American comedian Stephen Colbert takes aim at Gina Rinehart portrait

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The unflattering portrait that billionaire mining heiress Gina Rinehart wanted removed from display at the National Gallery of Australia has gone global.

The painting of Australia’s richest person appears in an exhibition by acclaimed Archibald Prize-winning Indigenous artist Vincent Namatjira, who is known for his paintings that are caricatures of people in almost cartoonish like forms.

Nine newspapers reported last week Rinehart had demanded the removal of the work in April, which was then followed by complaints from associates of her company, Hancock Prospecting, and athletes she sponsors.

It only took days for the portrait to appear on the highest-rated late-night talk show in America, The Late Show with Stephen Colbert.

“In news from Down Under, a billionaire has called for the removal of an unflattering portrait of her from the National Gallery of Australia,” the comedian reported on his show.

“The woman in question is a controversial mining billionaire named Gina Rinehart, seen here.” He showed a photo of her and continued: “But come on I mean how unflattering could this portrait possibly –”

The painting was then shown on screen, prompting laughter from the live audience.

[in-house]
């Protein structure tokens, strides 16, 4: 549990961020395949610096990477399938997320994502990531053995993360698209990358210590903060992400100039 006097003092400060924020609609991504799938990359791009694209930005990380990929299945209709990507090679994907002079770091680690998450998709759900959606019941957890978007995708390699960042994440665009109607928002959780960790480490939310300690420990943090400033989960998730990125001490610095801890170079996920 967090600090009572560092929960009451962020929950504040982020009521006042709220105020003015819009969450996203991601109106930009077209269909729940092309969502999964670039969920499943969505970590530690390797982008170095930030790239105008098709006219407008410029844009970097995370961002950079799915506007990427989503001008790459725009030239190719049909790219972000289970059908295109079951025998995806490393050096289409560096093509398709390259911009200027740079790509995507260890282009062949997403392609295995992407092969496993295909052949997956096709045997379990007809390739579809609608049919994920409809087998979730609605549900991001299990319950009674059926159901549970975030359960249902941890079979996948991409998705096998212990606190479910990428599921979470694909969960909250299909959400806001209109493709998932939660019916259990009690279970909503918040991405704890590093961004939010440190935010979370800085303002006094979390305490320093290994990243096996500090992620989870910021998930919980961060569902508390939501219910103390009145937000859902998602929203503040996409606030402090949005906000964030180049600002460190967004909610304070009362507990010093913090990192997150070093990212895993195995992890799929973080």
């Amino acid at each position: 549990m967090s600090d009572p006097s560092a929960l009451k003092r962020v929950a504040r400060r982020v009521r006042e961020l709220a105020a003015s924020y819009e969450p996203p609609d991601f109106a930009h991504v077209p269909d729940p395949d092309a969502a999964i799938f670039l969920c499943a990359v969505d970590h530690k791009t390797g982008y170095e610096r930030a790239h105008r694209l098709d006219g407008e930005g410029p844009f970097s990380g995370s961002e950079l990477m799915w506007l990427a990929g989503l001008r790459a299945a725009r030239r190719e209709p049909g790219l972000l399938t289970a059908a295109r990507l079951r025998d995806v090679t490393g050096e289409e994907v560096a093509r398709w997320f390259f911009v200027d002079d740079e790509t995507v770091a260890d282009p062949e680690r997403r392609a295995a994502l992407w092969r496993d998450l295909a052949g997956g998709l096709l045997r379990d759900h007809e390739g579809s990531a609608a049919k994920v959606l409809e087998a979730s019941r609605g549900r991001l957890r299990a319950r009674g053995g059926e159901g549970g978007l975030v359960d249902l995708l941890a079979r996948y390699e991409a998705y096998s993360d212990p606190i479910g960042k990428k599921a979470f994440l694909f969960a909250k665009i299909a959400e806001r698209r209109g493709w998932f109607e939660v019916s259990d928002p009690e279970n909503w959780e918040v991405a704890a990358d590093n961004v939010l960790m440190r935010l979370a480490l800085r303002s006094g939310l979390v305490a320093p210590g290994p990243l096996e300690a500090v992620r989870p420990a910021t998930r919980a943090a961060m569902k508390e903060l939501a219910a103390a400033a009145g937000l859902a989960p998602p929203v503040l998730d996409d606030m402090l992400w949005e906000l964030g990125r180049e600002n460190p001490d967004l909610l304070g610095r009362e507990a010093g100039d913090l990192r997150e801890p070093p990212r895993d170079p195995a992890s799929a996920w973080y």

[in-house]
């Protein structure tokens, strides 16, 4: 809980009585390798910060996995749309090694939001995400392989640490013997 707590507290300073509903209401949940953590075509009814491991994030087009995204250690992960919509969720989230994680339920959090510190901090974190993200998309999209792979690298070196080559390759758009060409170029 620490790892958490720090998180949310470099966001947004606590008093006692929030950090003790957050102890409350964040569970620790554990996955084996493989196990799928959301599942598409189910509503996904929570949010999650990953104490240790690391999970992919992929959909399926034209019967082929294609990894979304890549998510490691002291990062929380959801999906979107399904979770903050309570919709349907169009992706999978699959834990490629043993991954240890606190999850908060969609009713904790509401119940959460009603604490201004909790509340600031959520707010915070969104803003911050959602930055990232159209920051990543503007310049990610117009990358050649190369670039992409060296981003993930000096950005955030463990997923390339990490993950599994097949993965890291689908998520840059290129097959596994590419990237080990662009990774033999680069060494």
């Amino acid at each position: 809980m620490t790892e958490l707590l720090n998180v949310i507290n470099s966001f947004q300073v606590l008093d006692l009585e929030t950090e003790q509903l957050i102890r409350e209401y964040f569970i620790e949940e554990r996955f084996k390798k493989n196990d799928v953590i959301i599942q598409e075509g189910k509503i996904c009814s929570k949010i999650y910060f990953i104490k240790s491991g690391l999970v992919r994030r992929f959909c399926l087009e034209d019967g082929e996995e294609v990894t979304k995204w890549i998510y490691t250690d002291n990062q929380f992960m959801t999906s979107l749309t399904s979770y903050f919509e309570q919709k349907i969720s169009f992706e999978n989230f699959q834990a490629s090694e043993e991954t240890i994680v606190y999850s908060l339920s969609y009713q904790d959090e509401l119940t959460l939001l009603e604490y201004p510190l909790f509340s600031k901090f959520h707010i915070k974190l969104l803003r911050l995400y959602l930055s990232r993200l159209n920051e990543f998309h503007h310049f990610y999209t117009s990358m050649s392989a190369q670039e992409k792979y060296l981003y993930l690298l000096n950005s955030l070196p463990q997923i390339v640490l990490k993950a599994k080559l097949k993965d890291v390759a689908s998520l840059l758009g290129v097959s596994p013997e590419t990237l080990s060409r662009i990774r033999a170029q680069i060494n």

“OK, OK, OK, I got to say I’m no art expert but in this portrait I believe the artist really captured her expression at the moment she saw this portrait,” Colbert joked.

The clip has been viewed more than half a million times on YouTube alone, and also reshared across social media.

“Well done Gina and the Australian swim team. The portrait is now international,” wrote one person.

“So her strategy seems to have worked wonders because only 2.5 million Americans saw this live …” said another.

The matter has also made international headlines on major outlets like US-based CNN and British public service broadcaster BBC.

Aussie swimming superstar Kyle Chalmers is one of the athletes behind the push to have the artwork removed.

“I think she just deserves to be praised and looked upon definitely a lot better than what the portraits have made her out to be,” he told the Sydney Morning Herald.

“Without her sponsorship, we would actually have nothing.”

The NGA has refused to move the painting, which will be on display until July 21.

It was hung in March as part of the Vincent Namatjira: Australia in colour exhibition which features 21 pieces of his work.

“Since 1973, when the National Gallery acquired Jackson Pollack’s Blue Poles, there has been a dynamic discussion on the artistic merits of works in the national collection, and/or on display at the gallery,” the NGA said in a statement.

“We present works of art to the Australian public to inspire people to explore, experience and learn about art.”

Namatjira said he paints the world as he sees it.

“People don’t have to like my paintings, but I hope they take the time to look and think, ‘why has this Aboriginal bloke painted these powerful people? What is he trying to say?’ I paint people who are wealthy, powerful, or significant – people who have had an influence on this country, and on me personally, whether directly or indirectly, whether for good or for bad,” he said.

“Some people might not like it, other people might find it funny, but I hope people look beneath the surface and see the serious side too.”

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